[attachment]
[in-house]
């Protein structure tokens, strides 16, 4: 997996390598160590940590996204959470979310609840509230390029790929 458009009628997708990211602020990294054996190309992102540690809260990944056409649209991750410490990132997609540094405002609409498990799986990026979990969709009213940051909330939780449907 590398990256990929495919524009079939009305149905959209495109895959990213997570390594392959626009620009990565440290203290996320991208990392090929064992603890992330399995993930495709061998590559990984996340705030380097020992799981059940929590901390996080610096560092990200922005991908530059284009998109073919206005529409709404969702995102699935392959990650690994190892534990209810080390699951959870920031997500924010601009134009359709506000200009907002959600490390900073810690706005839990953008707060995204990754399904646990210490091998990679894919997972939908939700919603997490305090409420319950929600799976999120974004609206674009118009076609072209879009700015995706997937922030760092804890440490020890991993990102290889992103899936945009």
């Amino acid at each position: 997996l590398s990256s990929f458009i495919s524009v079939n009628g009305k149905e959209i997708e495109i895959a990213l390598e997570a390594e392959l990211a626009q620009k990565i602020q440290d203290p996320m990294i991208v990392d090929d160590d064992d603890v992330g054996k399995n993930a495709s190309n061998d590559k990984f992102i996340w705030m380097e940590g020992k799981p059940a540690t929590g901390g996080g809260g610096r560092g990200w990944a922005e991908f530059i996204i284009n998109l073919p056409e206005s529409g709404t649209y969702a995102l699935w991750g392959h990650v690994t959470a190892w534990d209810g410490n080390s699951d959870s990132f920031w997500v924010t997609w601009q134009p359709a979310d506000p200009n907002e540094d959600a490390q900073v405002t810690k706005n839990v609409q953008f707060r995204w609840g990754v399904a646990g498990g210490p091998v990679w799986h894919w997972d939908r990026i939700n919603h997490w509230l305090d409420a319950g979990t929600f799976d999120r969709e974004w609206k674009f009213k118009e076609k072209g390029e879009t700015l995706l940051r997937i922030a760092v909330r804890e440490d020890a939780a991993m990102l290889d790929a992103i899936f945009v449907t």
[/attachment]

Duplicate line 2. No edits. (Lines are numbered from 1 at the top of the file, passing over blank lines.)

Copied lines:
């Protein structure tokens, strides 16, 4: 997996390598160590940590996204959470979310609840509230390029790929 458009009628997708990211602020990294054996190309992102540690809260990944056409649209991750410490990132997609540094405002609409498990799986990026979990969709009213940051909330939780449907 590398990256990929495919524009079939009305149905959209495109895959990213997570390594392959626009620009990565440290203290996320991208990392090929064992603890992330399995993930495709061998590559990984996340705030380097020992799981059940929590901390996080610096560092990200922005991908530059284009998109073919206005529409709404969702995102699935392959990650690994190892534990209810080390699951959870920031997500924010601009134009359709506000200009907002959600490390900073810690706005839990953008707060995204990754399904646990210490091998990679894919997972939908939700919603997490305090409420319950929600799976999120974004609206674009118009076609072209879009700015995706997937922030760092804890440490020890991993990102290889992103899936945009």